After spending a couple of days there we drove to Göteborg, crossing the Öresund Bridge (except the other car taking another route and landing on a ferry).

Öresund Bridge

We managed to meet in Tylösand and feasted on our Pesto Pasta (which we had prepared in the morning) at the shore. Beautiful. And cold.


Pasta and Pesto in Tylösand

We then drove to Göteborg, built up out tents on the camping and had dinner a second time. Göteborg is a hipster (or hippie?) city.


The next couple of days, we travelled around and chose quite unique and adventurous places to camp. Swedens nature is breath-taking and generally speaking, in Sweden everything has style.

Revsand camp Revsand Camping Sweden's sky Revsand Roadtrip through Sweden Fjällbacka Houses Fjällbacka

If you happen to visit Stockholm, please make sure to eat Falafel at the best falafel place you’ve ever been to.

Other than that, I’m too excited to share this post that I have no patience to keep on writing about our trip. Some pictures will do (maybe?).

Campfire in Ösjönäs We feel at home. Our tentsOrange It looks like Italy, doesn't it? Island near Stockholm Swedish Stonehenge Swedish Sheep

Because we cooked curry twice and this recipe has been on my to-share list for way too long, I thought that now was the time. (side note: this is inspired, though heavily adapted, by a Jamie Oliver curry)

vegetarian curry

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How to cook Persian Rice


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Apart from preparing gluten-free granola bars from Green Kitchen Stories, trying to figure out how to handle the heat in Austria which is becoming unbearable and thinking about what I will need/can leave behind with a clear conscience for our road trip through Denmark and Sweden in two days time (!!), I’ve been having rice on my mind for more than a month. Not only rice, but Persian rice. Now what is so special about Persian rice, you may ask? Persians will cringe at this question. Persian rice is probably the way of preparing rice. Let me explain.

Rice is considered as side dish in many cultures, in Persia there is no such thing as rice as a side dish. Rice stars almost every Persian dish.

The first thing that makes Persian rice special is that it’s Persian.

Just kidding. Before cooking the rice, the rice is rinsed to remove the starch and prevent it from sticking together after cooking (like sushi rice or risotto).

Another difference is that it is cooked like pasta for a few minutes, and then steamed.

The best part is undoubtedly the “tahdig” (pronounced ‘tah-deeg’, literally meaning ‘bottom of the pan’), the crunchy crust that causes fights at the table and is always the first thing gone at buffets.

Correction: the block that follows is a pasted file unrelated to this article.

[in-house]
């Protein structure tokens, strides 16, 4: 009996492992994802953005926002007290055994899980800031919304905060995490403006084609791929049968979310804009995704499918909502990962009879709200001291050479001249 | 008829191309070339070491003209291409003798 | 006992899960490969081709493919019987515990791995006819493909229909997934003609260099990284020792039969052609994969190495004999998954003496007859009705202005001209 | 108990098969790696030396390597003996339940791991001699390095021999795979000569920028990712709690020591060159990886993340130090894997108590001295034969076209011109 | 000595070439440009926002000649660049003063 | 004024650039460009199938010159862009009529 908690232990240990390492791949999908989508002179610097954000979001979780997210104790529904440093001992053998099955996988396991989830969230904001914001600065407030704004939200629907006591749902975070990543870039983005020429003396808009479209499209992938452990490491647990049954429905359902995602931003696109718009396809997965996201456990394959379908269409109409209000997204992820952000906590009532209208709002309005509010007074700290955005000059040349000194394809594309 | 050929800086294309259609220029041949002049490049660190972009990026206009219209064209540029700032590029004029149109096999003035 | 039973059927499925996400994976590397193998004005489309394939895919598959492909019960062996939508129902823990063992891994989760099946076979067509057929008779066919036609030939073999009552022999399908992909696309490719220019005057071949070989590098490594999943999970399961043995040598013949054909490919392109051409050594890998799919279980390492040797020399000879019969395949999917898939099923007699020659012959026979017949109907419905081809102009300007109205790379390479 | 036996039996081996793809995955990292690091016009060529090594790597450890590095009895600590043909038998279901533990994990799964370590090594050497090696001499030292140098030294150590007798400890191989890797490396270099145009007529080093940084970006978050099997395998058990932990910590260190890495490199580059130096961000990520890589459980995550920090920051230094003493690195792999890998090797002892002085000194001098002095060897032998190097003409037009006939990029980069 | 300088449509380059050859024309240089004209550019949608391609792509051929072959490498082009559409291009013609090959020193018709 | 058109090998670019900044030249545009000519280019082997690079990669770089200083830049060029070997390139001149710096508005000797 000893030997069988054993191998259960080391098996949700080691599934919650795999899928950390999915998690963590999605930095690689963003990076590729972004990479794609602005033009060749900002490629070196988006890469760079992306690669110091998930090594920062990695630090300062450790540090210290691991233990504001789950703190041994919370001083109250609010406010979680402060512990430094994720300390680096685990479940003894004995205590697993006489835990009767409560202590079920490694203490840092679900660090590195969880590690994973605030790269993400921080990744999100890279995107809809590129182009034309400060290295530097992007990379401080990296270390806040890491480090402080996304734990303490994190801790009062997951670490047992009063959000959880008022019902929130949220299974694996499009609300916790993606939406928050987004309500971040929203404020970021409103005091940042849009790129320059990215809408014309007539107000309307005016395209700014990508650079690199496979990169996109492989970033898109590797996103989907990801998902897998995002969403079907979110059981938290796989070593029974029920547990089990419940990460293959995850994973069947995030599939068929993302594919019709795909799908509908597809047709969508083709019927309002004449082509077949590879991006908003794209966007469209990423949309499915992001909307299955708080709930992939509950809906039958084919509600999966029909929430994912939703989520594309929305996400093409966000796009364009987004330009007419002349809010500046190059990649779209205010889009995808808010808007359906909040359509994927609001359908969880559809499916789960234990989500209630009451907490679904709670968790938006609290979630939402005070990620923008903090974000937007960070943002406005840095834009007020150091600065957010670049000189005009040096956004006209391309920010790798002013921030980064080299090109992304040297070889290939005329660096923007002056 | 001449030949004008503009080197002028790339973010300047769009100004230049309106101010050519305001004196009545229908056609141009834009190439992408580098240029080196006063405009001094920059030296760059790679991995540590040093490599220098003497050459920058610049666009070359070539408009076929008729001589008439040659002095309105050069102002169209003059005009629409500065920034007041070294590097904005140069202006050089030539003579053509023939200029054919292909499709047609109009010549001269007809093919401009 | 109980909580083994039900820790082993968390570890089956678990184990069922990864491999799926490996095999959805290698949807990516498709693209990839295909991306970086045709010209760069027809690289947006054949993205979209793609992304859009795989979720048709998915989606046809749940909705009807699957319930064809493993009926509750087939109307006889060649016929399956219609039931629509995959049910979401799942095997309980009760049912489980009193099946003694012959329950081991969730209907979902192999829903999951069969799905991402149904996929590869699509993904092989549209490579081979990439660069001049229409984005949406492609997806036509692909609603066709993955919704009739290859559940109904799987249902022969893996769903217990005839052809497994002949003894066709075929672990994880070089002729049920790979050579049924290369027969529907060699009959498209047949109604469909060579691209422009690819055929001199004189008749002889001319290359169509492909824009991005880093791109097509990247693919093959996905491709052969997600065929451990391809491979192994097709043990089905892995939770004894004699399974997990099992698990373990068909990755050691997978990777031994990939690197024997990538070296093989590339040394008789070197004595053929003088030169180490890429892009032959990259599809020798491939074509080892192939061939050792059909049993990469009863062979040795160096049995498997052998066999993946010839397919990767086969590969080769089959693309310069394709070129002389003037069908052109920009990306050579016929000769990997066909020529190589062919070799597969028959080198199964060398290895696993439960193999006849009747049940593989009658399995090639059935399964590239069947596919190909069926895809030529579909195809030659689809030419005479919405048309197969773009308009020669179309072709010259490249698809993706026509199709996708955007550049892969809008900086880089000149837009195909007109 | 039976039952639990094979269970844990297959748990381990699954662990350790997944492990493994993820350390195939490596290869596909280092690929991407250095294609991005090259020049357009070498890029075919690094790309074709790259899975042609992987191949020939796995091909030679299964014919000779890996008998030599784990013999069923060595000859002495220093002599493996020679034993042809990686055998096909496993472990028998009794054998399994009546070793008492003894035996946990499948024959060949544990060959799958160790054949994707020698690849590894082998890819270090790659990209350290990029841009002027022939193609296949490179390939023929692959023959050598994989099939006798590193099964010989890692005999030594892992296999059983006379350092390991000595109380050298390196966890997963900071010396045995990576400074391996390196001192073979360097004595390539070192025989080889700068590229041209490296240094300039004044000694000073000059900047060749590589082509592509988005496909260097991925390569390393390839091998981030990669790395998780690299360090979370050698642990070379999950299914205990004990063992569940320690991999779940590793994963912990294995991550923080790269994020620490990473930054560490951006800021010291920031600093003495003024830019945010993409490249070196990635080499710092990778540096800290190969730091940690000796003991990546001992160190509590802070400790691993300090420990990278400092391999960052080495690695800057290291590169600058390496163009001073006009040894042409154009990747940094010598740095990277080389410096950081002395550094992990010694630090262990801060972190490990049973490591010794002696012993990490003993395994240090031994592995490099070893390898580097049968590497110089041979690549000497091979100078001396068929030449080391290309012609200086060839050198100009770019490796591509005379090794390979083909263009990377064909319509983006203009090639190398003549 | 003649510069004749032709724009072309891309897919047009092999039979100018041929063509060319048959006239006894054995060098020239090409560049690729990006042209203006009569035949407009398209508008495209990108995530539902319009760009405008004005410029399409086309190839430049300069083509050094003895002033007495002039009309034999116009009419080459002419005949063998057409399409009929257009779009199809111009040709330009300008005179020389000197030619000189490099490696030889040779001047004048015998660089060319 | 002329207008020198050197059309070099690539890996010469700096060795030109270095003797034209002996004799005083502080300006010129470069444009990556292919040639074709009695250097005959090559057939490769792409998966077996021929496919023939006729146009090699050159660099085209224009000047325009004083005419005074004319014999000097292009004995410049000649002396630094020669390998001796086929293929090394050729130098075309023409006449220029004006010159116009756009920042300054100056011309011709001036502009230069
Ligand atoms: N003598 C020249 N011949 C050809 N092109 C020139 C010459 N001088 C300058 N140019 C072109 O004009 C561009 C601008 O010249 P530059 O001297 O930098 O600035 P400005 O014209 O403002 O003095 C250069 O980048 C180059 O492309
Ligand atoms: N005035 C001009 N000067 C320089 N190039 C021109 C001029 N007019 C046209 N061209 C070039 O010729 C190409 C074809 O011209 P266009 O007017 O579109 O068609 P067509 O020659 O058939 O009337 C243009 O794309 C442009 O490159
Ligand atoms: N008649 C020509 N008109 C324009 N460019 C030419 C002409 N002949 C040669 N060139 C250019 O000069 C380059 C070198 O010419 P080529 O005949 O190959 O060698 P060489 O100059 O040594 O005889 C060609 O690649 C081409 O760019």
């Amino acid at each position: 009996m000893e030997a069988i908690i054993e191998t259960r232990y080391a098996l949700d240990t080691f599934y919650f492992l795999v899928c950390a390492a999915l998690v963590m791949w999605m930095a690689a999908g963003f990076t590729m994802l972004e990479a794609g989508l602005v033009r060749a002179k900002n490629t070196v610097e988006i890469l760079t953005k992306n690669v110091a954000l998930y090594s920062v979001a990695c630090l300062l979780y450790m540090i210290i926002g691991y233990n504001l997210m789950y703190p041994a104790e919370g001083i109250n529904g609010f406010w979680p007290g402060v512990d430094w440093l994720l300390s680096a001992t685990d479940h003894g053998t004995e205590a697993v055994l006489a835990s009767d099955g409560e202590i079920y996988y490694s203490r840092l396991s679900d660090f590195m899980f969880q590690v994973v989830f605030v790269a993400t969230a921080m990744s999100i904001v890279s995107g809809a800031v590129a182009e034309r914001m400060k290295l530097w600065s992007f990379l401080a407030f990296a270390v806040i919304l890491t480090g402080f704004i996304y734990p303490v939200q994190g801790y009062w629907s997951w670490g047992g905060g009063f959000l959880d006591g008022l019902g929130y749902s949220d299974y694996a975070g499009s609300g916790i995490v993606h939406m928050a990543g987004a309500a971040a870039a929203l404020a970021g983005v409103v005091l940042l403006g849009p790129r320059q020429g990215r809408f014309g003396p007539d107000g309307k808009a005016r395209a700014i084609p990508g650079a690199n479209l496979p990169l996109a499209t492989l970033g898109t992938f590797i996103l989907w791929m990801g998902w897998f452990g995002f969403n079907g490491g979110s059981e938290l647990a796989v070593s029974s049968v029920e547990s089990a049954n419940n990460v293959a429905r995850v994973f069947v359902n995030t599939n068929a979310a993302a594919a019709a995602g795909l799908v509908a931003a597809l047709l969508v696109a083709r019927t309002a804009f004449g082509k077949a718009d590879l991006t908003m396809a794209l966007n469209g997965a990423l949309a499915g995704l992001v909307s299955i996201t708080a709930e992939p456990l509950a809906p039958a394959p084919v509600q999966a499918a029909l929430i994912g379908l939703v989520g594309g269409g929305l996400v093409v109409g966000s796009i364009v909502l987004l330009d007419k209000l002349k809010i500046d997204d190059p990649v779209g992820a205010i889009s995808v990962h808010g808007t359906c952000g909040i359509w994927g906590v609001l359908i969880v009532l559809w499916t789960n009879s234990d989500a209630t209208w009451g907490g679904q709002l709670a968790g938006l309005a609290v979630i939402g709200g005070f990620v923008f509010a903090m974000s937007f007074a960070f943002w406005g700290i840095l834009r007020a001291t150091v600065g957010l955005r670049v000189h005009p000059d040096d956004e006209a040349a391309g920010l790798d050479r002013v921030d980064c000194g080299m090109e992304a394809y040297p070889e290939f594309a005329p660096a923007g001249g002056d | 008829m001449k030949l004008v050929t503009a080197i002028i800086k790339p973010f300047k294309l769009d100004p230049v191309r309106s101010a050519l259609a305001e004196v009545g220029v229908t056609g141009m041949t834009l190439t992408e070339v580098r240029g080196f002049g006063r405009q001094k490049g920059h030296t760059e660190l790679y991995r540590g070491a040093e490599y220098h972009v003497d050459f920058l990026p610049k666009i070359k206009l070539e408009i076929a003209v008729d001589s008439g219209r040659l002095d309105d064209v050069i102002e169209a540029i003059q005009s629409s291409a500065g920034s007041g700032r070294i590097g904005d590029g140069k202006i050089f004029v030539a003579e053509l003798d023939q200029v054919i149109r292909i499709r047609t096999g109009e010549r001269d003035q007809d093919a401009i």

Because I believe Persian rice to be one of the best things, I decided that pictures weren’t enough.

So here is my video and the detailed recipe below.

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Gluten-free Strawberry and Lemon Trifle


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It’s funny how with time, you realise you become more and more a somewhat younger version of your parents. I’m not talking about the obvious things like looks, speech and the like, which, by the way, are getting a bit exorbitantly similar for my taste. I am talking about the things you secretly do. Like dipping your strawberry into your indian-spiced stew (yes, I’m cooking stew at this time of year) and realising the little smile that creeps onto your face because you remember how your dad used to create the most terrible combinations of food when you were a little girl and how you knew you will never do this, because you know which foods go together well.

Apart from diagnosing similarities in my family, I’ve been also observing a lot of insane people on the street lately and I wonder what terrible thing could have happened in their lives that makes them act and say the things they say.

But because it probably is not very helpful to analyse random people’s behavior that much if you are training to become a primary school teacher, and apart from that analysing children’s behaviour is very much more entertaining anyways, I thought I’d share this with you. A young professor at my uni showed this to us in a seminar. I laugh every time I watch this and am looking forward to very fun times with the kids in my future classroom. Unfortunately it is in German, but even if you don’t understand a word, it’s probably just as funny to watch (look at those facial expressions!).

Also, when you realise you don’t have any of the equipment you would need to make a food photo look decent, and you go to your parent’s place on a weekend just to take pictures of food, you know you might be a bit too obsessed with your blog. Never mind.

glutenfree trifle

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The Tomato Sauce Recipe you’ve been waiting for


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I’ve been telling you about this. How bad I am at taking decisions.

But, friends and foes: I did it. I decided where I want to go for my semester abroad and handed in all the papers needed. Puhhh.

Considering the fact that I’ve studied all possibilites and considered about 20 of the 24 countries on the list, and some five weeks ago, I pondered between Lyon and Stockholm, went to the Erasmus bureau, hoping the lady could help me with my decision, I am pretty impressed I have decided to go to Padua in the end.

How I got there? I’m not sure to be honest. Firstly, I speak Italian because my mum never gave up talking Italian to me (Grazie, Mami!), but obviously I have no idea whatsoever of grammar, rules and the like. Perfectioning my Italian skills sounded like a plausible reason and getting to know the culture you grew up with just as well. Also, not exactly irrelevant is what Italians stuff their face with. This is not the reason why I’m going there (!), but I’m not unhappy about what I will be eating there.